So he left off the Children’s Hospital Christmas-tree Fund, and the soup-kitchen, and a few insignificant things like them into which he had been worried by Mrs. Wright and other troublesome women. The only regret he had was that taken together these sums did not amount to a great deal. To bring the saving up he came near cutting out the hospital. However, he decided not to do so. Mrs. Wright believed in him. He would leave out one of the pictures he had intended to buy; he would deny himself, and not cut out the big charity. This would save him the trouble of refusing Mrs. Wright and would also save him a good deal more money.
Once more, at the thought of his self-denial, that ray of wintry sunshine passed across Livingstone’s cold face and gave it a look of distinction—almost like that of a marble statue.
Again he relapsed into reflection. His eyes were resting on the pane outside of which the fine snow was filling the chilly afternoon air in flurries and scurries that rose and fell and seemed to be blowing every way at once. But Livingstone’s eyes were not on the snow. It had been so long since Livingstone had given a thought to the weather, except as it might affect the net earnings of railways in which he was interested, that he never knew what the weather was, and so far as he was concerned there need not have been any weather. Spring was to him but the season when certain work could be done which in time would yield a crop of dividends; and Autumn was but the time when crops would be moved and stocks sent up or down.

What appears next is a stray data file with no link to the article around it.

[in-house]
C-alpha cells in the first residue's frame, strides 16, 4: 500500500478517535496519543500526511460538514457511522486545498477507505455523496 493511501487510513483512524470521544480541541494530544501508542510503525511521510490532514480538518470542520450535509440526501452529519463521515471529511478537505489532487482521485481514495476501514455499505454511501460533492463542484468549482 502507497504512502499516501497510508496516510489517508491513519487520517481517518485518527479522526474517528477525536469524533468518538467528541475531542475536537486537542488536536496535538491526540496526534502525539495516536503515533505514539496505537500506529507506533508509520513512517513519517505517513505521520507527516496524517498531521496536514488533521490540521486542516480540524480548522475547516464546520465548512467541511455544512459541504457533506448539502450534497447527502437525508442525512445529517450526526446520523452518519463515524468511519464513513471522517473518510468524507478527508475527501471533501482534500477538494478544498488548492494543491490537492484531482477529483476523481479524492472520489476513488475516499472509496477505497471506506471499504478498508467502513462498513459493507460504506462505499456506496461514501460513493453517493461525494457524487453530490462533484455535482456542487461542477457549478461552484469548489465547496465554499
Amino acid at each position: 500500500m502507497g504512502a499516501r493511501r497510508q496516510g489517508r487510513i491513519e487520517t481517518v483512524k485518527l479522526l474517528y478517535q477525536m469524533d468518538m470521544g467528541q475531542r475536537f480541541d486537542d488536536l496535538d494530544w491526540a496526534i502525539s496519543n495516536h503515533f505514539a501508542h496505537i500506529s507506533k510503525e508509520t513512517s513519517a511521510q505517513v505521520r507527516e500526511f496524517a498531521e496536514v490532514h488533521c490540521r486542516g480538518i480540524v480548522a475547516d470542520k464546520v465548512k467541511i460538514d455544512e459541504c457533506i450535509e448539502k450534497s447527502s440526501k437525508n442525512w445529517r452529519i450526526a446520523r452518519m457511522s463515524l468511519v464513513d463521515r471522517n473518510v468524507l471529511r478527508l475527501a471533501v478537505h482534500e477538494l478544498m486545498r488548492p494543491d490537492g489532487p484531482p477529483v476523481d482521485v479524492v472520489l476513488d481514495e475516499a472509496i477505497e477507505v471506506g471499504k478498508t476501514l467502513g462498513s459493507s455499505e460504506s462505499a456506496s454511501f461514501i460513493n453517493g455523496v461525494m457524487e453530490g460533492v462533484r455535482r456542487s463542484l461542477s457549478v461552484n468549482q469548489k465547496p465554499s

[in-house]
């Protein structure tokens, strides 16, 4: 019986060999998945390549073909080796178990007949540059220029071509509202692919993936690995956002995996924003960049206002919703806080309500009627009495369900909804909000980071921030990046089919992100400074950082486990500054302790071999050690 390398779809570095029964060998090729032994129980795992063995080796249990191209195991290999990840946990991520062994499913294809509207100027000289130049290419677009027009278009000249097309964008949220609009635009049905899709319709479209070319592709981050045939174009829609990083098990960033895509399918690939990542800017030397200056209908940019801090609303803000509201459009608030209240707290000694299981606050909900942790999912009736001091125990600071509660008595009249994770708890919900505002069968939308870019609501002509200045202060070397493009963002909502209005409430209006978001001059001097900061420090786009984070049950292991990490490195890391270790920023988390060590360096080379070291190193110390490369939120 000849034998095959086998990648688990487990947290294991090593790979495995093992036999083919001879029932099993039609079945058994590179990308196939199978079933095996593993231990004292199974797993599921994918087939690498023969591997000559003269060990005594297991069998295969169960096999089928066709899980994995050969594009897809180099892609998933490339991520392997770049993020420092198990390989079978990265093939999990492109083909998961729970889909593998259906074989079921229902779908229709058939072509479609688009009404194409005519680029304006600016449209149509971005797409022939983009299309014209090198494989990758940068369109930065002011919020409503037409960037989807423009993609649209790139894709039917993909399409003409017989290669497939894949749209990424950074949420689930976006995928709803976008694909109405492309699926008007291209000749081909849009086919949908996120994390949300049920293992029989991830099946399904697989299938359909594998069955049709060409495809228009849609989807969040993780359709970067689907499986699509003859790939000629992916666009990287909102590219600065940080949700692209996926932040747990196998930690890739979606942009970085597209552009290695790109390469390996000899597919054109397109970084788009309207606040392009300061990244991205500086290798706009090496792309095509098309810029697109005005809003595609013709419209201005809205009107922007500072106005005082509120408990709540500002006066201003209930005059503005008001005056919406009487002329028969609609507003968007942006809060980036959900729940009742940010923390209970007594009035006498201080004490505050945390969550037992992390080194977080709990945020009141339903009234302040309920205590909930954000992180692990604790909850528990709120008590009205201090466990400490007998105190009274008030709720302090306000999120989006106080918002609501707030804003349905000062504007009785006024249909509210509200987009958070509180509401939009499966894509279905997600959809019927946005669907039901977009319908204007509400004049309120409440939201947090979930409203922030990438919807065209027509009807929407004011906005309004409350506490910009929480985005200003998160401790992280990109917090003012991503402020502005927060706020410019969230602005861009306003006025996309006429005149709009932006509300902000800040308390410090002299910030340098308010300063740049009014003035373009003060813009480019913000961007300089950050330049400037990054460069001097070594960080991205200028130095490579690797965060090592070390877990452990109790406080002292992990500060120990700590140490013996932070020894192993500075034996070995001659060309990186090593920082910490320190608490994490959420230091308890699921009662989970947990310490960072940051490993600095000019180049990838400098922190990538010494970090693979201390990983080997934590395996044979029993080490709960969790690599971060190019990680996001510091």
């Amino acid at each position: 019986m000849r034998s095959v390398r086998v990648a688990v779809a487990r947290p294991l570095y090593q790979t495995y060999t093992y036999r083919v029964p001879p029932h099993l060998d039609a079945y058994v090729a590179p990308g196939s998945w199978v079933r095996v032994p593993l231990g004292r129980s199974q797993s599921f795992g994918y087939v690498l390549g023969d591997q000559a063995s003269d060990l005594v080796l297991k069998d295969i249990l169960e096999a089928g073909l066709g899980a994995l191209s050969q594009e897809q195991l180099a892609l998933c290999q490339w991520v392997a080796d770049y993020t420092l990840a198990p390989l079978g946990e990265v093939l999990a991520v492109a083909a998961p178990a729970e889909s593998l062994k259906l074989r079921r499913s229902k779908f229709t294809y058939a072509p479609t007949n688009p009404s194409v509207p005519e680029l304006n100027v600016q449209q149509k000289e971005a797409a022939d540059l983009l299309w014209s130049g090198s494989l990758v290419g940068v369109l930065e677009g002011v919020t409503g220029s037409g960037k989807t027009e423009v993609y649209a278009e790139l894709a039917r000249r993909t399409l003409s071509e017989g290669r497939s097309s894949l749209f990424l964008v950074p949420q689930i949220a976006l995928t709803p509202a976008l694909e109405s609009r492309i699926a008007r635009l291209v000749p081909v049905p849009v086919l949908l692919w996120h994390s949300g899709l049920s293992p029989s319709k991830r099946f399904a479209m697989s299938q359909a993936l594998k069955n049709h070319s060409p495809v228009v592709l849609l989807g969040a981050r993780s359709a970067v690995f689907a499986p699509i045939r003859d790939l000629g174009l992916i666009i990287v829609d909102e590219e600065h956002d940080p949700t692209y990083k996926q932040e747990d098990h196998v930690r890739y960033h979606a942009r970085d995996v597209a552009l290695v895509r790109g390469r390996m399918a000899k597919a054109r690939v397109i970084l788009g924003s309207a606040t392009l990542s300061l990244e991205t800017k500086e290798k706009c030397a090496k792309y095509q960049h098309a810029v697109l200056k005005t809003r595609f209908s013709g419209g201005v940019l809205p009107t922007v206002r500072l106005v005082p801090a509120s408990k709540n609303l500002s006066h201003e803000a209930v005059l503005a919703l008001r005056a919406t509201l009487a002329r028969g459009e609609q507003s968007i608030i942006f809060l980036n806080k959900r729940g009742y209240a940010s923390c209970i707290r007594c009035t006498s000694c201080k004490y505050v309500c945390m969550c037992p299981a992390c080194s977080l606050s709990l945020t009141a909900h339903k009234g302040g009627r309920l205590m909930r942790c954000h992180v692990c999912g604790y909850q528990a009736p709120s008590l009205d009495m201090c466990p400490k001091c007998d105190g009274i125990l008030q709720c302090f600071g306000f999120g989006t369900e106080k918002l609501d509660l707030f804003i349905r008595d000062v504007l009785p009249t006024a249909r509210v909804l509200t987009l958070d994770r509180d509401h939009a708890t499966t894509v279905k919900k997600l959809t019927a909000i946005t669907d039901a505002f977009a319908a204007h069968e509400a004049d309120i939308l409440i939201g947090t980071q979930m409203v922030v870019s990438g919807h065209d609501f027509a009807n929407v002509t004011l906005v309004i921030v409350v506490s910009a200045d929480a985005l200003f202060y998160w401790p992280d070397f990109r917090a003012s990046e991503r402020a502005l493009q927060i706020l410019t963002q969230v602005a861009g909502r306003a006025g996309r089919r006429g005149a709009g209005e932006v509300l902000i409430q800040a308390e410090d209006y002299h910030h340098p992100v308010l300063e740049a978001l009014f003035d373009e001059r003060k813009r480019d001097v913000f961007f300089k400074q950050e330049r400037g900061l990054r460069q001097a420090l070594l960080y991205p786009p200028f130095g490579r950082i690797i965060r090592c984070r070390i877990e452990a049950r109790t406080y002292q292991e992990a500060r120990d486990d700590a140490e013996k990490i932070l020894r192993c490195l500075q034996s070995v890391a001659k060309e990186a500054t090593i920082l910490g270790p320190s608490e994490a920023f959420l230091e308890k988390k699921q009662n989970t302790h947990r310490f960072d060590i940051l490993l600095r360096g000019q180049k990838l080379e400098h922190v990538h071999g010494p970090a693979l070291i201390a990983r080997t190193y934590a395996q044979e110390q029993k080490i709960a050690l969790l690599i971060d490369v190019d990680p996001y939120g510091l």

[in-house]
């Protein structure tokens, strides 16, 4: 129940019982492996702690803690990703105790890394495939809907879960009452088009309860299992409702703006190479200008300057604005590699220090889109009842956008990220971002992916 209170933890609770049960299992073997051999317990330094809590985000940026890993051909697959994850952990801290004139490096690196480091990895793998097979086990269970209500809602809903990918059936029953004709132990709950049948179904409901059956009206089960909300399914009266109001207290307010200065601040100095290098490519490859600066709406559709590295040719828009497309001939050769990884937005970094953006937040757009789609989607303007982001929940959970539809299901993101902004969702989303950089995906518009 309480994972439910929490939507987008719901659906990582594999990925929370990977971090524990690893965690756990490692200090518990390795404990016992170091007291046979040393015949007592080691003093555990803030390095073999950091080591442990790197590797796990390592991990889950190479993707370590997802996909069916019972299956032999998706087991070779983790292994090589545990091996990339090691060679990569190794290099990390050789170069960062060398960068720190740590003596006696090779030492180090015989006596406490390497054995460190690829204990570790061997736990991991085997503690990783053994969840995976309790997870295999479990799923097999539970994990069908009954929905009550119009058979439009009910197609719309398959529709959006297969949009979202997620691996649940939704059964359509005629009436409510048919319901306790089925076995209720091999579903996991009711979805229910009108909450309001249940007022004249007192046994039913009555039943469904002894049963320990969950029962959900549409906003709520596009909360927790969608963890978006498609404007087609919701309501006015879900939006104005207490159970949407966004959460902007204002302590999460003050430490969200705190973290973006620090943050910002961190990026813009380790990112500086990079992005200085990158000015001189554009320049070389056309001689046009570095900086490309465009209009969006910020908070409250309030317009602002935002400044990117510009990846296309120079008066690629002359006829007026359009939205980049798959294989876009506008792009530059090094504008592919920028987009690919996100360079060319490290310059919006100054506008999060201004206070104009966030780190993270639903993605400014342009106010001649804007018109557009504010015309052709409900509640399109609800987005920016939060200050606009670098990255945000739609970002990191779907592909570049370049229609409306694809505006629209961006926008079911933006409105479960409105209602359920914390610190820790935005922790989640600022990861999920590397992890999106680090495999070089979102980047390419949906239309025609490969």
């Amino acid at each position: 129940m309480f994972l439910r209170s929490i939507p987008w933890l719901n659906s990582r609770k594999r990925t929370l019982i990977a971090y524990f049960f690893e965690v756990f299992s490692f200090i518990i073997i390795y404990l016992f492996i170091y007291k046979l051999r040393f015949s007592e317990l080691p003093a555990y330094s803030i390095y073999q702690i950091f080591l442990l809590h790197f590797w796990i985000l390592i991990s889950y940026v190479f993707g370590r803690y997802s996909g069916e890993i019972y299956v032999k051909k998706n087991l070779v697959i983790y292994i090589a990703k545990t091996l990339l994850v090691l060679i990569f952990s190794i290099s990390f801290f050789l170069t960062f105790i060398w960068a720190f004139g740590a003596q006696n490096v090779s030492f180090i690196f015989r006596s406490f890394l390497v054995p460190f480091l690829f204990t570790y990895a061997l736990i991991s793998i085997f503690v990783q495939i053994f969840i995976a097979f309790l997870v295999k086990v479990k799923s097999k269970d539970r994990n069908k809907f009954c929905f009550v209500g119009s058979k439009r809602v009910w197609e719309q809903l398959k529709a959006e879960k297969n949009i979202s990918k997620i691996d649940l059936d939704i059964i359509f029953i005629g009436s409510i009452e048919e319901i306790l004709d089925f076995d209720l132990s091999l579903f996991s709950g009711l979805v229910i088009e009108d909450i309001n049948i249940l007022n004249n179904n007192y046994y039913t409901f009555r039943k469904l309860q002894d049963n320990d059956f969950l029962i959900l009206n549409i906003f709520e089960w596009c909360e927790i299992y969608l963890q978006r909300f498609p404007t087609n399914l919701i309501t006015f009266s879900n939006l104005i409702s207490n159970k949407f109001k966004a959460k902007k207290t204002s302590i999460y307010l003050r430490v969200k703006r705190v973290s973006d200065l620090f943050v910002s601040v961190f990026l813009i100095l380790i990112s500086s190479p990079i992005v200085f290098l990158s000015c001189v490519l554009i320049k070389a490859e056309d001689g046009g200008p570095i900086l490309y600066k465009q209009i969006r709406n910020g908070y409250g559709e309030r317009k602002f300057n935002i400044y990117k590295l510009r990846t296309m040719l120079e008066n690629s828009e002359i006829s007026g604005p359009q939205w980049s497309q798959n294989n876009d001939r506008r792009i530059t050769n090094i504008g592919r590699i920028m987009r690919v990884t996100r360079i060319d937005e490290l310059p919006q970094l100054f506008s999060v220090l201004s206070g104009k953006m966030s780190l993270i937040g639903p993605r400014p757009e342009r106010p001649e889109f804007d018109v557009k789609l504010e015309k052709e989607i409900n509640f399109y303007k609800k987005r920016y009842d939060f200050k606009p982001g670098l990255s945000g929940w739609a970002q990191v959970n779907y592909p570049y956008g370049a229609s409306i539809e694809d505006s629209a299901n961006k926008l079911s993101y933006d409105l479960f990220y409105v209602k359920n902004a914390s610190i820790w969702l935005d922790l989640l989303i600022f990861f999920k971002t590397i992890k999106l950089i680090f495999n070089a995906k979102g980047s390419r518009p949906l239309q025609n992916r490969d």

So, though Livingstone’s eyes rested on the pane, outside of which the flurrying snow was driving that meant so much to so many people, and his face was thoughtful—very thoughtful—he was not thinking of the snow, he was calculating profits.
A noise in the outer office recalled Livingstone from his reverie. He aroused himself, almost with a start, and glanced at the gilt clock just above the stock-indicator. He had been so absorbed that he had quite forgotten that he had told the clerks to wait for him. He had had no idea that he had been at work so long. He reflected, however, that he had been writing charity-cheques: the clerks ought to appreciate the fact.
He touched a button, and the next second there was a gentle tap on the door, and Clark appeared. He was just the person to give just such a tap: a refined-looking, middle-aged, middle-sized man, with a face rather pale and a little worn; a high, calm forehead, above which the grizzled hair was almost gone; mild, blue eyes which beamed through black-rimmed glasses; a pleasant mouth which a drooping, colorless moustache only partly concealed, and a well-formed but slightly retreating chin. His figure was inclined to be stout, and his shoulders were slightly bent. He walked softly, and as he spoke his voice was gentle and pleasing. There was no assertion in it, but it was perfectly self-respecting. The eyes and voice redeemed the face from being commonplace.